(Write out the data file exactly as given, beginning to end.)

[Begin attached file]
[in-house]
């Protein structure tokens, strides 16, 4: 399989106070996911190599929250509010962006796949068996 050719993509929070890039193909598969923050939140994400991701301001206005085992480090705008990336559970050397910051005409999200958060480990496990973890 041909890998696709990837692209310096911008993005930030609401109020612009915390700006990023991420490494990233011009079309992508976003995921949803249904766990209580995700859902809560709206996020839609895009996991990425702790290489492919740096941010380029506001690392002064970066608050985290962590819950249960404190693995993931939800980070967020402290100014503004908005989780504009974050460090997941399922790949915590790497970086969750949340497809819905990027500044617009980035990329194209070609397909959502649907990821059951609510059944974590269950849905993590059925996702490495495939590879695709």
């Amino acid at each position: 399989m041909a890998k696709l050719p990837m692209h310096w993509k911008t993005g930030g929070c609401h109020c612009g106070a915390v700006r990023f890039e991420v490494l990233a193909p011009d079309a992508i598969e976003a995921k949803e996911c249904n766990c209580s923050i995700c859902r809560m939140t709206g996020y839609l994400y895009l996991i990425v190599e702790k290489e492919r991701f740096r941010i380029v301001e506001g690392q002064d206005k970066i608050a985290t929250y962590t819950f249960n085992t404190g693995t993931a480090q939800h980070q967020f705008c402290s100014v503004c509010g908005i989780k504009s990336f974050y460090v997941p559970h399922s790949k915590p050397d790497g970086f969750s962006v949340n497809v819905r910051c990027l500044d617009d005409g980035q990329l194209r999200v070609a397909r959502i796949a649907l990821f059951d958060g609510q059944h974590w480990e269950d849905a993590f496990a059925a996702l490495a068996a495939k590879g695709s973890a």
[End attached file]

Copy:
[in-house]
């Protein structure tokens, strides 16, 4: 399989106070996911190599929250509010962006796949068996 050719993509929070890039193909598969923050939140994400991701301001206005085992480090705008990336559970050397910051005409999200958060480990496990973890 041909890998696709990837692209310096911008993005930030609401109020612009915390700006990023991420490494990233011009079309992508976003995921949803249904766990209580995700859902809560709206996020839609895009996991990425702790290489492919740096941010380029506001690392002064970066608050985290962590819950249960404190693995993931939800980070967020402290100014503004908005989780504009974050460090997941399922790949915590790497970086969750949340497809819905990027500044617009980035990329194209070609397909959502649907990821059951609510059944974590269950849905993590059925996702490495495939590879695709």
């Amino acid at each position: 399989m041909a890998k696709l050719p990837m692209h310096w993509k911008t993005g930030g929070c609401h109020c612009g106070a915390v700006r990023f890039e991420v490494l990233a193909p011009d079309a992508i598969e976003a995921k949803e996911c249904n766990c209580s923050i995700c859902r809560m939140t709206g996020y839609l994400y895009l996991i990425v190599e702790k290489e492919r991701f740096r941010i380029v301001e506001g690392q002064d206005k970066i608050a985290t929250y962590t819950f249960n085992t404190g693995t993931a480090q939800h980070q967020f705008c402290s100014v503004c509010g908005i989780k504009s990336f974050y460090v997941p559970h399922s790949k915590p050397d790497g970086f969750s962006v949340n497809v819905r910051c990027l500044d617009d005409g980035q990329l194209r999200v070609a397909r959502i796949a649907l990821f059951d958060g609510q059944h974590w480990e269950d849905a993590f496990a059925a996702l490495a068996a495939k590879g695709s973890a």